Today, I’ll be wrapping up the first two-week stretch of the Larry Cohen Collection with the 1973 sequel to “Black Caesar”: “Hell Up In Harlem.”
“Hell Up In Harlem” was once again written, directed, and produced by Larry Cohen as a direct follow up to his first hit, “Black Caesar.”
Outside of Larry Cohen, the producers for “Hell Up In Harlem” were b-movie legend Samuel Arkoff (“Q”) and a trio returning producers from “Black Caesar”: James Dixon, Janelle Webb, and Peter Sabiston.
The cinematographer for “Hell Up In Harlem” was once again Fenton Hamilton, who also acted as director of photography on “It’s Alive” simultaneously.
The effects work on “Hell Up In Harlem” is credited to Marvin Kerner, who has worked on sound effects for films such as “Black Caesar,” “Gymkata,” and “China O’Brien.”
The editors on “Hell Up In Harlem” were Peter Honess (“Troy,” “Highlander,” “It’s Alive”) and Franco Guerri, who previously worked as a camera operator on the Larry Cohen film “Bone” and as an assistant editor on “Black Caesar.”
The music for “Hell Up In Harlem” was performed by soul icon Edwin Starr, who took over the job from James Brown (who did the work for “Black Caesar”). The score was composed by Fonce Mizell and Freddie Perren, who wrote numerous hits for The Jackson 5 over their careers and were top-tier music producers as part of “The Corporation”. The score also had input from Barry De Vorzon, who composed the theme song for “S.W.A.T.” and provided music for the film “The Warriors.”
The cast for “Hell Up In Harlem” is once again headlined by Fred Williamson, and features other returning players from “Black Caesar” in D’Urville Martin (“Dolemite”), James Dixon (“The Stuff,” “Q”), Gloria Hendry (“Live And Let Die”), and Julius Harris (“Super Fly”). The biggest new addition is Margaret Avery as the new love interest for Gibbs, who is best known from “The Color Purple.”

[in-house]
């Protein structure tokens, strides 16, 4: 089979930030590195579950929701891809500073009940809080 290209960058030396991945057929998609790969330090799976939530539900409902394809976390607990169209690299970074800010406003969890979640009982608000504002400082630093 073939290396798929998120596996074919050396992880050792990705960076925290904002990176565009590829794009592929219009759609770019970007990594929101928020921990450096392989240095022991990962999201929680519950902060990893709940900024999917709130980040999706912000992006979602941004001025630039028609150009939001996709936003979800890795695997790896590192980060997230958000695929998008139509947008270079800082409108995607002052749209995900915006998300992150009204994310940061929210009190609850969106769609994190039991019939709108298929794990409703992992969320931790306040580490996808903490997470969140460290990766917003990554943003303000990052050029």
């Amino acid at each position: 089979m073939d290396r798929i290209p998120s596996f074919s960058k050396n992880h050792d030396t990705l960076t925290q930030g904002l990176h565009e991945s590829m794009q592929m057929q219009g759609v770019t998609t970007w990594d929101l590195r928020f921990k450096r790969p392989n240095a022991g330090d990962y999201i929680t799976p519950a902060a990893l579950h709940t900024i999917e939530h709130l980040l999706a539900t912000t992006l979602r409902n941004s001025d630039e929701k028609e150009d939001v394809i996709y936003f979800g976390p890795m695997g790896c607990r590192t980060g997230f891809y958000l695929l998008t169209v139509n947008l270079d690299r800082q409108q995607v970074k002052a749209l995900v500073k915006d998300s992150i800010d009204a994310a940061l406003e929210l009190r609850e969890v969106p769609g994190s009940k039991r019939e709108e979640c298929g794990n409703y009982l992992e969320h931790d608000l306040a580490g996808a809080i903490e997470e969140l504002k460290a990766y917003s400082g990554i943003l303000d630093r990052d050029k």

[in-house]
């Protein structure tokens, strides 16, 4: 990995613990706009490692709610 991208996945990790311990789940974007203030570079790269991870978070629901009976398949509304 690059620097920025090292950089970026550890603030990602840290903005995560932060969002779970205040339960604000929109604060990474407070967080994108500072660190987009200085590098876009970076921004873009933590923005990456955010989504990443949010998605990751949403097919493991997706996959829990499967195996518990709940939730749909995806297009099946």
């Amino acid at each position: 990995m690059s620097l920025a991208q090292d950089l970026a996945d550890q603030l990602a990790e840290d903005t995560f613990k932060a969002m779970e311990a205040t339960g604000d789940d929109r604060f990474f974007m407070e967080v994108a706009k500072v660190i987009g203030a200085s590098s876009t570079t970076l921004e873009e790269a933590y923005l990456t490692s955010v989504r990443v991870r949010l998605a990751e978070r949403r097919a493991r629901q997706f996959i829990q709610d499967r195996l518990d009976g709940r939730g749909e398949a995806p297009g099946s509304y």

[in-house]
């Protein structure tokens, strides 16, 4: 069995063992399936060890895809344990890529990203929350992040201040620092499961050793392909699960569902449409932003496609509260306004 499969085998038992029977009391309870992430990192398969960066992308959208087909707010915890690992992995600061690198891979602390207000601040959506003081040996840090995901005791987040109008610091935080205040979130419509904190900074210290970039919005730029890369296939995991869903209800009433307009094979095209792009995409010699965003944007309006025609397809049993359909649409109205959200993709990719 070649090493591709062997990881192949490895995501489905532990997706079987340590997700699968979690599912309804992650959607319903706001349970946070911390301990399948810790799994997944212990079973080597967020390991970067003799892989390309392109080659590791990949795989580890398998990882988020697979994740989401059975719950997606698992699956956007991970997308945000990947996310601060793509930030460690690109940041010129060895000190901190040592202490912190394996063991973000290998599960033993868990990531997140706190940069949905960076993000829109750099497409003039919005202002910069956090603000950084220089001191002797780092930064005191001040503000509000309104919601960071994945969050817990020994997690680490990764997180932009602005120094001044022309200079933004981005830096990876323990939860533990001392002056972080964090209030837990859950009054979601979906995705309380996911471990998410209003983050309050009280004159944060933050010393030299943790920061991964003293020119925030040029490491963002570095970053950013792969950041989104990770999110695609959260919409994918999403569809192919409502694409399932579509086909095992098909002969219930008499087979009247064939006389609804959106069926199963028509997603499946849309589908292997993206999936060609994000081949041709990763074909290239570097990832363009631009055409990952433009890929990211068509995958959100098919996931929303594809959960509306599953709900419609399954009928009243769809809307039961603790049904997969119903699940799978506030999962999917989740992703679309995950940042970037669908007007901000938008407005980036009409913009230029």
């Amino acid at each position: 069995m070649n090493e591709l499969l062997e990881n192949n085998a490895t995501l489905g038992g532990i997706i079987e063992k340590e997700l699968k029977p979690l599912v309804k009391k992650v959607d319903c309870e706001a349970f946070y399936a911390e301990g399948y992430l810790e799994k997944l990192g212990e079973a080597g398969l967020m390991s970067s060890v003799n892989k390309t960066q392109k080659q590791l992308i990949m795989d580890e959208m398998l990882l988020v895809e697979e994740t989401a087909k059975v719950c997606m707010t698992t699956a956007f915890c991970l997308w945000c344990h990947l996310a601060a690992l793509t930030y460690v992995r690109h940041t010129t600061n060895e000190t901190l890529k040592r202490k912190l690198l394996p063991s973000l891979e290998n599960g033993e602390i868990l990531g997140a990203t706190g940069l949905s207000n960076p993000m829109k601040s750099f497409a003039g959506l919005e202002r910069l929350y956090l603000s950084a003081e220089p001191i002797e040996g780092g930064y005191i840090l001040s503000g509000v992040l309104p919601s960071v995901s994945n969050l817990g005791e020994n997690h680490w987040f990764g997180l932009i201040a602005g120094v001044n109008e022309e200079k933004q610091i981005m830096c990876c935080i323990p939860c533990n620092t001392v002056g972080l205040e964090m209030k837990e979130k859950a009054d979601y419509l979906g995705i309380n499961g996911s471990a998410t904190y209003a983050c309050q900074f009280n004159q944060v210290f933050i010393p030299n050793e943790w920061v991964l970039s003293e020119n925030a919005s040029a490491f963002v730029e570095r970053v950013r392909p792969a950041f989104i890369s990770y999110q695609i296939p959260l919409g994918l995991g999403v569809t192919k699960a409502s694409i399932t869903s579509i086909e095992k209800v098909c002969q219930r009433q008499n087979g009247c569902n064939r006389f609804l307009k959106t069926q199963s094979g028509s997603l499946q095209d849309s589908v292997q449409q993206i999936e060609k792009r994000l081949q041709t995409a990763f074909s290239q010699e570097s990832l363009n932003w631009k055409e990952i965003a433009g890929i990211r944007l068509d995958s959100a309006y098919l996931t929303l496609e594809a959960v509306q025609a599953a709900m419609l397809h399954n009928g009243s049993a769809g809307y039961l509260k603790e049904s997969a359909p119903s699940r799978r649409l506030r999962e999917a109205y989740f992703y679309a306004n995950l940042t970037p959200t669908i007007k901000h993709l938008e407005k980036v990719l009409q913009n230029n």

The story of “Hell Up In Harlem” picks up following a slightly altered recap of the conclusion to “Black Caesar,” and shows Gibbs recover and expand his criminal empire across the United States. Inevitably, he is betrayed once again, leading to one last bout of heated revenge.
The reception for “Hell Up In Harlem” wasn’t nearly as warm as it was for “Black Caesar”: it currently holds Rotten Tomatoes scores of 13% (critics) and 52% (audience), along with an IMDb rating of 6.1.
“Hell Up In Harlem” was intriguingly filmed on weekends during the making of “It’s Alive,” because that was the only time when both Larry Cohen and Fred Williamson were available to make the film. Both men were working on different movies for different studios at the time, and most of the team had to pull numerous 7 day work weeks to get the film completed.
The fact that “Hell Up In Harlem” was a rushed production completed on weekends doesn’t at all surprise me, because the entire film feels rushed, strained, and exhausted. There clearly wasn’t as much passion thrown into the creation of the film as there was for “Black Caesar,” and the result is that the film feels a bit passive and routine, lacking a certain necessary energy from top to bottom.